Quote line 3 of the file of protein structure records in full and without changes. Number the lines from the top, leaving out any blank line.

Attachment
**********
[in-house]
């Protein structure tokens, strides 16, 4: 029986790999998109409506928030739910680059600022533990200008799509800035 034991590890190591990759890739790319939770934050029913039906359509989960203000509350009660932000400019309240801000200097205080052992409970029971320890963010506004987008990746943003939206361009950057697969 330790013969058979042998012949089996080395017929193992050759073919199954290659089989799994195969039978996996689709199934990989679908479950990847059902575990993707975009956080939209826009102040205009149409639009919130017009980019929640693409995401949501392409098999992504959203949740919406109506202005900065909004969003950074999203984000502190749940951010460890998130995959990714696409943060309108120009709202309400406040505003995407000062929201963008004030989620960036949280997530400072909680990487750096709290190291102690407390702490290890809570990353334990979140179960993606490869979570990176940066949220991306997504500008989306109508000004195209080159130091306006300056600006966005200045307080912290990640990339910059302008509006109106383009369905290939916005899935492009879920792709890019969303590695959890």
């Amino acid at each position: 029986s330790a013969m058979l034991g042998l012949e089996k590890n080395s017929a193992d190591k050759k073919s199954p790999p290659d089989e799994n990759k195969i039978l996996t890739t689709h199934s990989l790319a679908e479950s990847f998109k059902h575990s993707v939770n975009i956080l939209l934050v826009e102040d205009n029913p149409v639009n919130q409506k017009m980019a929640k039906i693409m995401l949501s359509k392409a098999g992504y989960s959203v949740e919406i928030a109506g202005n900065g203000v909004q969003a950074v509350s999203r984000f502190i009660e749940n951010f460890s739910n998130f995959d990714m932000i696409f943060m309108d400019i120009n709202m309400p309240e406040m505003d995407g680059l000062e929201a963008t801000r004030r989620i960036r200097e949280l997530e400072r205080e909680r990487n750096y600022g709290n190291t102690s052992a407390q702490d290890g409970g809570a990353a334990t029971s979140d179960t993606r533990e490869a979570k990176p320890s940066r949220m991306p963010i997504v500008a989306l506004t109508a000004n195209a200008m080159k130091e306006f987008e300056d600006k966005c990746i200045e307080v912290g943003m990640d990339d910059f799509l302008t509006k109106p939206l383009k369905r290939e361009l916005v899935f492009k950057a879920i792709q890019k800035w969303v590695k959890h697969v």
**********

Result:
């Amino acid at each position: 029986s330790a013969m058979l034991g042998l012949e089996k590890n080395s017929a193992d190591k050759k073919s199954p790999p290659d089989e799994n990759k195969i039978l996996t890739t689709h199934s990989l790319a679908e479950s990847f998109k059902h575990s993707v939770n975009i956080l939209l934050v826009e102040d205009n029913p149409v639009n919130q409506k017009m980019a929640k039906i693409m995401l949501s359509k392409a098999g992504y989960s959203v949740e919406i928030a109506g202005n900065g203000v909004q969003a950074v509350s999203r984000f502190i009660e749940n951010f460890s739910n998130f995959d990714m932000i696409f943060m309108d400019i120009n709202m309400p309240e406040m505003d995407g680059l000062e929201a963008t801000r004030r989620i960036r200097e949280l997530e400072r205080e909680r990487n750096y600022g709290n190291t102690s052992a407390q702490d290890g409970g809570a990353a334990t029971s979140d179960t993606r533990e490869a979570k990176p320890s940066r949220m991306p963010i997504v500008a989306l506004t109508a000004n195209a200008m080159k130091e306006f987008e300056d600006k966005c990746i200045e307080v912290g943003m990640d990339d910059f799509l302008t509006k109106p939206l383009k369905r290939e361009l916005v899935f492009k950057a879920i792709q890019k800035w969303v590695k959890h697969v």